"Sticktoitiveness" has often been named as one of qualities that made Abraham Lincoln famous. The same quality is urgently needed in the ranks of Freemasonry. In recent years, a man died of whom it was said "he saved a million lives." Long before most of the present generation was born, he began to puzzle his brain with a great problem that had severely taxed powers of a host of the medical profession, but without success. This man, however, concentrated himself solely on the problem until eventually there came to him the solution which has proved an immense boon to all sufferers who have since been called to pass through surgical operations. His discovery has saved millions of lives and multitudes of every rank and class of society are alive to-day because Lord Lister stuck to his task.
This is a lesson for every man who comes into Freemasonry. The great Fraternity which embraces in its fold all types of men of every class of society and of every nationality, is a great cementing and stimulating force, and in proportion as its adherents stick to it and make its principles operative will be the measure of its influence for good. Freemasons would do well to remember how remarkably life lived on a high plane affects for good those with whom it comes into contact. It is not only your neighbour who feels the impact of such a life, but the influence spreads and expands into the larger life of the world, and the whole atmosphere of society is clarified and rendered purer thereby.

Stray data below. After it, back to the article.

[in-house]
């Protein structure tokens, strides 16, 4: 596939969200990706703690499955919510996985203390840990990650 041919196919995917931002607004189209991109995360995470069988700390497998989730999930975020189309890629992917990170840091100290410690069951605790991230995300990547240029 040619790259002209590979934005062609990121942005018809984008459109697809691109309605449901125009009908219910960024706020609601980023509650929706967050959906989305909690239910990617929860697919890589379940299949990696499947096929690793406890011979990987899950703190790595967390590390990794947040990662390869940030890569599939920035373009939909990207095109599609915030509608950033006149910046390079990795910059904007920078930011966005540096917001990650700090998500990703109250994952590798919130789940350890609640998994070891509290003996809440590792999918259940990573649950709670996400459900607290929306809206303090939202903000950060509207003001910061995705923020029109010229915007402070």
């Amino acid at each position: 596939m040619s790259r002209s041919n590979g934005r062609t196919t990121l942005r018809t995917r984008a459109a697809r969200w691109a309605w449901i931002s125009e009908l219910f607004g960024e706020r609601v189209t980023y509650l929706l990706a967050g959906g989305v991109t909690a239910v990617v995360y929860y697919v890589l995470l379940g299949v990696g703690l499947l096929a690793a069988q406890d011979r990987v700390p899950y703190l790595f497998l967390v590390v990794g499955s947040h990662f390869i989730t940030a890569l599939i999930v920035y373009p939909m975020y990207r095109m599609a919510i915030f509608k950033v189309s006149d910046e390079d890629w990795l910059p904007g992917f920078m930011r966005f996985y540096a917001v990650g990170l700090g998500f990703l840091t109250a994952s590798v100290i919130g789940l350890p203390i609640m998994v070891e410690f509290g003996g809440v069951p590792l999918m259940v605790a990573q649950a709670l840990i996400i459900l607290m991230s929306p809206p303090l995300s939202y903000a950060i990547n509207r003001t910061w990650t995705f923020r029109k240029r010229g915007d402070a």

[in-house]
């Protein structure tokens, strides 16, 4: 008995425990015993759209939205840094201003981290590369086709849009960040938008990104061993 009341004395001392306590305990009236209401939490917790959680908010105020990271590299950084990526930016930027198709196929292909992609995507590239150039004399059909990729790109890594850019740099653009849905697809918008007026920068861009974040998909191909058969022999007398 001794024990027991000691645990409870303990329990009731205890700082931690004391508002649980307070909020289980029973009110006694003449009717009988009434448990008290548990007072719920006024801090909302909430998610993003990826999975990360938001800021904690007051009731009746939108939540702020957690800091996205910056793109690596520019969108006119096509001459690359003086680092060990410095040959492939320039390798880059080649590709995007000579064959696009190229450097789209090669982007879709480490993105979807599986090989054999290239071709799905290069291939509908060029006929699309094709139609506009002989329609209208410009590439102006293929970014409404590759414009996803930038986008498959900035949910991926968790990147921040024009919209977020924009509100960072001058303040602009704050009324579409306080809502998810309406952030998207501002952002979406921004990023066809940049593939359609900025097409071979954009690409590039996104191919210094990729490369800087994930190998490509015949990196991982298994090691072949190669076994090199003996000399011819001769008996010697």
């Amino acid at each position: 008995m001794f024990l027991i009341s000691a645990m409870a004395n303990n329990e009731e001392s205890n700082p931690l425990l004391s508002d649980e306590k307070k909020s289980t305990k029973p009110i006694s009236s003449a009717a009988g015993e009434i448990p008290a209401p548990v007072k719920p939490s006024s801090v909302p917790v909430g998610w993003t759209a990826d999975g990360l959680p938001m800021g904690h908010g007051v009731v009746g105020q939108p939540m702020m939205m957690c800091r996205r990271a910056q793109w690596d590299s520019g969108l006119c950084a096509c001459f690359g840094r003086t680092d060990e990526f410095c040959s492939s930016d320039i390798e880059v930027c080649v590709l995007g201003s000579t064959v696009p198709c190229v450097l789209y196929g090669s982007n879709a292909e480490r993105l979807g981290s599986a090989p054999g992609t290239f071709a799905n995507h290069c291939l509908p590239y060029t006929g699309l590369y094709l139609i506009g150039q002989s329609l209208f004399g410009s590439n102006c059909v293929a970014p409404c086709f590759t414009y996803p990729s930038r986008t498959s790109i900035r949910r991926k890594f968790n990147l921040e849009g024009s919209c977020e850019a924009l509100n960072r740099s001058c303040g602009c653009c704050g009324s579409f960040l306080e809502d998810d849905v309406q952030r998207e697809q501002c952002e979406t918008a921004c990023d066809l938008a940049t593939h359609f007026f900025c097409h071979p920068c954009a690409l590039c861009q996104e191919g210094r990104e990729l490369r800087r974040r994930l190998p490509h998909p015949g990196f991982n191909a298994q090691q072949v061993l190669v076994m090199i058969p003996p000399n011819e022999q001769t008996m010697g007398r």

Freemasons, too, should not forget that conversation affects for good or ill those with whom they fraternise. It is on record that the conversation of a stranger was the first thing that arrested the thought of John Bunyan. It was conversation which put him on the path that made his name immortal. It is also on record, that the conversation of a friend brought about the ruin of Scotland's greatest poet - Bro. Robert Burns. In one of his letters there are these memorable words, "His friendship did me a mischief," which directly refers to the influence of the man who by loose conversation led him astray. The result was, that he quickly came to find pleasure in that which would have otherwise given him pain. The lesson in this circumstance for all men, and especially for Masons, is never to forget our better self. There is a danger even in unguarded conversation of which we ought not to be in ignorance. A flippant thought, a careless expression, or an unclean suggestion may speedily set loose in others those thoughts which ultimately play havoc with character. All of us, more or less, have known the depths of a mother's love and the inspiration of a good home; the memory of these should ever lead us to set our faces defiantly against 'everything in the nature of degrading and suggestive stories that expose somebody's mother, sister or daughter to scorn, or belittle their dignity and honour. Conversation that provides no better subject than the slander of a woman's name is unworthy of decent society, and ought to be shunned. Conversation or social fellowship of any kind that leaves behind an unpleasant flavour is calculated to corrupt and spoil character and should be resolutely avoided.